Australia

Oosty on course for wire-to-wire Open win, Smith still in contention for Australia

Louis Oosthuizen says he is ready to play his heart out to become British Open champion for the second time.

His comments came as he led for the third successive round of the 149th edition to go into Sunday’s showdown with a one-shot lead.

The brilliant, calm South African, on 12 under, has not shaken off the threat of US major winners Collin Morikawa, who is a shot behind, and Jordan Spieth, who dropped shots on the last two holes to fall back to nine under.

And though he has never quite shaken off the tag of somehow being a nearly man after six times finishing runner-up in a major since his 2010 Open triumph at St Andrews, Oosthuizen reckons he is ready to complete a wire-to-wire triumph.

Asked if he could take anything from those second-place finishes, he smiled at Royal St George’s on Saturday night: “Go one better.”

The 38-year-old’s still the man to beat after a one-under par 69 gave him a three-round total of 198.

Saturday, of course, was “moving day”, yet “Oosty” was quite immoveable, leading at the end of the day yet again following his brilliant 64 and 65 in the opening two rounds.

Behind the major-winning trio are Canada’s Corey Conners and American Scottie Scheffler, who lie a shot behind Spieth on eight under.

US Open champ Jon Rahm is in a trio tied for sixth on seven under alongside another Canadian Mackenzie Hughes and South African Dylan Frittelli.

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Australia’s only hope now, Cameron Smith, who was outscored by the 66-shooting Conners, recorded a 68 and is joint-ninth alongside South African Justin Harding and German Marcel Siem.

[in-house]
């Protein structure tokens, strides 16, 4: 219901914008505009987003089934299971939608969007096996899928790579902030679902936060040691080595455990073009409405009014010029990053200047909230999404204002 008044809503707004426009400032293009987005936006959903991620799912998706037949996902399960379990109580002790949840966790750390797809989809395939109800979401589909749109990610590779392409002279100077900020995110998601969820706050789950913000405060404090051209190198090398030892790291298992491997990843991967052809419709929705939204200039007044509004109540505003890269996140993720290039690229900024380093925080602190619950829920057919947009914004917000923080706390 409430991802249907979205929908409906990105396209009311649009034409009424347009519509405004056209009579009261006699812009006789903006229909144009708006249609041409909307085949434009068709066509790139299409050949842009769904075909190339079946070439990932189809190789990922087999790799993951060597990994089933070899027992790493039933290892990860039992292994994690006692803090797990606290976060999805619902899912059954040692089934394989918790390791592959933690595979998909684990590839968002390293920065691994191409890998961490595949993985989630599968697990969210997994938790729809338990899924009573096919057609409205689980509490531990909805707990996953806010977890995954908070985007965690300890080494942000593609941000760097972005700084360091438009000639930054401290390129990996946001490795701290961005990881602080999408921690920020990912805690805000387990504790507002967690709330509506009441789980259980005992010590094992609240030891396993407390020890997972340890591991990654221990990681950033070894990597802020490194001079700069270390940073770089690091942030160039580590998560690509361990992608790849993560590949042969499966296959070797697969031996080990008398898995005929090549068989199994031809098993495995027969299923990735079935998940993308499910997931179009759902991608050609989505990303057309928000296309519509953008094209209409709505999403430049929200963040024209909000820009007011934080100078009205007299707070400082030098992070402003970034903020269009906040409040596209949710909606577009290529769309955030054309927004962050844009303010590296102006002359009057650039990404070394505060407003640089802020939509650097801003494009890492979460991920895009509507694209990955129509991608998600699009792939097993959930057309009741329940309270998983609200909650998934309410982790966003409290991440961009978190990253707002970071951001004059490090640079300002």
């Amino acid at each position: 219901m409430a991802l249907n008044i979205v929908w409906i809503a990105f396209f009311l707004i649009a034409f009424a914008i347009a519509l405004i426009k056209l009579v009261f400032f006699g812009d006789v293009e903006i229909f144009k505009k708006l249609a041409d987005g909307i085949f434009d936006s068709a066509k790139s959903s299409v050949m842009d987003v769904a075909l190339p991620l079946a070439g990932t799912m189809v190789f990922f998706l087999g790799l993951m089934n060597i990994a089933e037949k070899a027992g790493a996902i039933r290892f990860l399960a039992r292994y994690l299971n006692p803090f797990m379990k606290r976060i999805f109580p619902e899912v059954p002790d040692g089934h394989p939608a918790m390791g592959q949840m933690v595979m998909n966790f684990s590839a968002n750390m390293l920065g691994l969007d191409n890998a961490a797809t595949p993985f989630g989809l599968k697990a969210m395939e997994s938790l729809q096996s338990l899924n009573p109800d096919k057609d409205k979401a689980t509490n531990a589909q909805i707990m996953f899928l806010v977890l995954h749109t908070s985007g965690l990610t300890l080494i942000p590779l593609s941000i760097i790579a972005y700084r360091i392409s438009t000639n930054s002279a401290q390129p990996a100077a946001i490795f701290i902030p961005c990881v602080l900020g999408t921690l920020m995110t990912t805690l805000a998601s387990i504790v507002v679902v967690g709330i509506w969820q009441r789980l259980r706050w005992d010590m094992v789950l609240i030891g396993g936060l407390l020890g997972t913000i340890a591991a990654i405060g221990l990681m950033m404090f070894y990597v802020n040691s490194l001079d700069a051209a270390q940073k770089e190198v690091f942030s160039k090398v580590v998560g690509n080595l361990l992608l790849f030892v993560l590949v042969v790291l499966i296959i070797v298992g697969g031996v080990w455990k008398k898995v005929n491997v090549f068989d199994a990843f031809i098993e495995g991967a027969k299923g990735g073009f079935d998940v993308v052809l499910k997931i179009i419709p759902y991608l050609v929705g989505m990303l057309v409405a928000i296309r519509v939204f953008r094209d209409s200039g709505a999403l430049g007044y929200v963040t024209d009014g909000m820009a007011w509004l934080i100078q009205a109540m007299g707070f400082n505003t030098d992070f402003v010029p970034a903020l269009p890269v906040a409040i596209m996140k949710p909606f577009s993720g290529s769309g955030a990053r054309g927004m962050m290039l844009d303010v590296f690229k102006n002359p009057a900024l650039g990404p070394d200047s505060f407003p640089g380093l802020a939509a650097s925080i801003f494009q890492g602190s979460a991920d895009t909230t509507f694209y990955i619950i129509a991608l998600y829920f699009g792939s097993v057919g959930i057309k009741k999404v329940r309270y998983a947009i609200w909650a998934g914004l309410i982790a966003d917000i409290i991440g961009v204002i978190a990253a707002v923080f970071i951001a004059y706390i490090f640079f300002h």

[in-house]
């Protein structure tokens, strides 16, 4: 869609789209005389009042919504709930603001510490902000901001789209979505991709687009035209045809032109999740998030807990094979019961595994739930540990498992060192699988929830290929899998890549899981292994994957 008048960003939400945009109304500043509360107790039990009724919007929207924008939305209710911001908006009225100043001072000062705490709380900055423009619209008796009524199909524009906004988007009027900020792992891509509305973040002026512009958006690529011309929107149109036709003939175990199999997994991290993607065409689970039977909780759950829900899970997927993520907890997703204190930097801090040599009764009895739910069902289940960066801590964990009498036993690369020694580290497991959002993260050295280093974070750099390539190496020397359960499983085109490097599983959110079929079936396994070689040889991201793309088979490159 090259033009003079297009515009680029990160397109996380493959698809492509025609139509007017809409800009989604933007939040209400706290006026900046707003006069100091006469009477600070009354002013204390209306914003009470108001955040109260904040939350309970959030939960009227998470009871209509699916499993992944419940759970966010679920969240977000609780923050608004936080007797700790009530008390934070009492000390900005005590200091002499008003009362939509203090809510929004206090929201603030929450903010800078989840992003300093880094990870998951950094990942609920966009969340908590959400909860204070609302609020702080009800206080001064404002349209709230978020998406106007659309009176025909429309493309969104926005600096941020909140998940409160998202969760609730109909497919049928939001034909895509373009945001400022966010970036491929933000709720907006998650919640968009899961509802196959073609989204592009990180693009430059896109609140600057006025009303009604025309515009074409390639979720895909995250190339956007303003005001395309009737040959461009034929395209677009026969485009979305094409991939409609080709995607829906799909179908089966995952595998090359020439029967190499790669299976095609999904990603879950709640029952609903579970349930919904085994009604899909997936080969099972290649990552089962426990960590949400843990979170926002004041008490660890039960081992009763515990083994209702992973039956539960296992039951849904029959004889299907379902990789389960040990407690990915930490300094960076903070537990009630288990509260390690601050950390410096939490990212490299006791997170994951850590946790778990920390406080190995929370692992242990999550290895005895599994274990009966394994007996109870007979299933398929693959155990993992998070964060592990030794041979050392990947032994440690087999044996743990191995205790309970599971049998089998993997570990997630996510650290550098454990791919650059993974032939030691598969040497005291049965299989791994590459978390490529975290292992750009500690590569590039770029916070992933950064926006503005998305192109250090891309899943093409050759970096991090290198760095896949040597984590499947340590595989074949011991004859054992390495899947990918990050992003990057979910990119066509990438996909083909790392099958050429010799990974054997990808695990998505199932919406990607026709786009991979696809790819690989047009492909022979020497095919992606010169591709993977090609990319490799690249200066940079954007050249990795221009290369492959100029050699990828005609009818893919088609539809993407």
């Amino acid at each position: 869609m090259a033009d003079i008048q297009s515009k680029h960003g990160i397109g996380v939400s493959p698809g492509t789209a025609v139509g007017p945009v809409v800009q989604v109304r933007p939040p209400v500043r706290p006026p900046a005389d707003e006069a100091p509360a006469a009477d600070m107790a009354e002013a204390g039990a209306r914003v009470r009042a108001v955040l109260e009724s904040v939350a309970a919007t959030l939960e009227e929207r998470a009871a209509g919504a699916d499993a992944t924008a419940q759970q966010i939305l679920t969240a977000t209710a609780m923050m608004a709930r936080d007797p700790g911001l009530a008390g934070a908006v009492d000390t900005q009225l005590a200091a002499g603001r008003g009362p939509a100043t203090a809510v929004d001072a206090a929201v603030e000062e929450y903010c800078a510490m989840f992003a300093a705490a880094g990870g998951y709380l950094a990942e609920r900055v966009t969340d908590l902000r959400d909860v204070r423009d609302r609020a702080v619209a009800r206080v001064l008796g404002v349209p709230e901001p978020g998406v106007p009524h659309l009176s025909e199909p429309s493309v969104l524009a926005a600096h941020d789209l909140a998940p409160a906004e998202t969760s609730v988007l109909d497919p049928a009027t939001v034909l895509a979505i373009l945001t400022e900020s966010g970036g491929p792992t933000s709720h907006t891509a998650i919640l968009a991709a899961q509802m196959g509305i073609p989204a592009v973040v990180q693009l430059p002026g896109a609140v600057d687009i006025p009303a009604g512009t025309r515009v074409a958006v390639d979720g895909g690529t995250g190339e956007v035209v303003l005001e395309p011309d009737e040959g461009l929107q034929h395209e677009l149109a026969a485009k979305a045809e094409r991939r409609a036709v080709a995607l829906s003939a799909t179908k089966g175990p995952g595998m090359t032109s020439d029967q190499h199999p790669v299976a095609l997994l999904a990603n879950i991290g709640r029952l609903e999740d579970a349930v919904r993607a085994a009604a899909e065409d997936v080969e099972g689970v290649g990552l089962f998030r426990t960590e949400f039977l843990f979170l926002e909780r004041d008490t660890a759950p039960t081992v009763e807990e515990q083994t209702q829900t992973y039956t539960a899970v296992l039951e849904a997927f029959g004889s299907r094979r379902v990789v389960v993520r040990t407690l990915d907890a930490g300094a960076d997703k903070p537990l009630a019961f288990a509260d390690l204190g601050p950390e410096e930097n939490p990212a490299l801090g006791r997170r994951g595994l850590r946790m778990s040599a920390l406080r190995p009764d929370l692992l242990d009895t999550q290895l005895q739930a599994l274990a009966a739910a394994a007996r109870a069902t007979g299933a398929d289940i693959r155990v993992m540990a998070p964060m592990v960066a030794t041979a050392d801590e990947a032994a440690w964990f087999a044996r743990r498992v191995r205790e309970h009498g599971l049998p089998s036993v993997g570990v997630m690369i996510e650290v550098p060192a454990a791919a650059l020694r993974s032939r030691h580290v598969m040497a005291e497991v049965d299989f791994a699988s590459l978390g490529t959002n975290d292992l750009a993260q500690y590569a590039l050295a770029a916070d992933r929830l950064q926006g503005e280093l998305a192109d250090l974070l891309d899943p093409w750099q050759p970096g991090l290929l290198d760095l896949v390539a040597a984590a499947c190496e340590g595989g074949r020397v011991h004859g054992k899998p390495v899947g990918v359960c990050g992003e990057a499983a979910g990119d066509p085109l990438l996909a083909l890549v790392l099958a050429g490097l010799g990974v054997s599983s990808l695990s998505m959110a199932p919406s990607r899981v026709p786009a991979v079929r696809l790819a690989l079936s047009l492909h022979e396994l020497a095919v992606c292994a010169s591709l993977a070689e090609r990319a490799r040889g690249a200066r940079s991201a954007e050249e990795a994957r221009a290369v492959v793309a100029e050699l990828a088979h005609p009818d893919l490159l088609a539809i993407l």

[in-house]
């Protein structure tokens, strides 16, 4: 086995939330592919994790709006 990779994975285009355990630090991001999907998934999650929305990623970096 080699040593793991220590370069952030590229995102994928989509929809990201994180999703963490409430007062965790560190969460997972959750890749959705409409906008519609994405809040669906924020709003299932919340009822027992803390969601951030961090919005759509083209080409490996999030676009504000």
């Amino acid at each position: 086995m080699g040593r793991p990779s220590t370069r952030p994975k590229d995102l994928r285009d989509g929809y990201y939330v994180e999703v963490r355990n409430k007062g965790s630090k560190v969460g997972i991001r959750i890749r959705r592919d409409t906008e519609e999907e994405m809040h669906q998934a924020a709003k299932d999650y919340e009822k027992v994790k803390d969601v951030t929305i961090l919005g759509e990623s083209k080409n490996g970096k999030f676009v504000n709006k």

But the Queenslander rates his chances as “very slim” and reckons he will have to shoot a 62 to become the first Australian since Greg Norman back at these same Kent links in 1993 to bring home the Claret Jug.

Adam Scott, the other Australian to make the cut, had two double-bogeys in his disappointing round of 73, which leaves him out of contention at 2-over.

On another cloudless day, with the wind not too unkind but the fairways firming up and tougher pin placements providing a bit more defence for the venerable links, the one disappointment for 2010 champion Oosthuizen was that he might have gone into the final round in greater command.

What he described as “a couple of loose swings” on his inward nine led to bogeys, which almost felt like a sensation, so excellently has he been playing.

A birdie on the par-three 16th edged him into the lead over a resurgent Morikawa, who showed his mettle after slipping back to seven under after six holes.

“It was so great with all the fans there,” Oosthuizen said.

It kept the South African on pole to record a wire-to-wire victory — only the eighth in Open history, with Rory McIlroy’s 2014 victory at Royal Liverpool the most recent.

Spieth had been four under for the day after 11 holes and shared the lead with Oosthuizen and Morikawa with three holes remaining, but the 2017 champ bogeyed the 17th and missed a short-par putt on the last.

Not that Oosthuizen seems at all fazed by the task.

“I’m going to try and stay awake as long as I can tonight because I know the tee time is probably going to be around 3:00pm, 3:30pm (local time) again tomorrow,” he said.

Does he ever get worked up about anything?

“I was worked up about 45 minutes ago when I hit that (wayward) five iron on 15,” he smiled.

“But I got myself quickly together and made a great up-and-down.

“So, no, I mean, just chill … “

His grin looked like a chilling warning to his pursuers.


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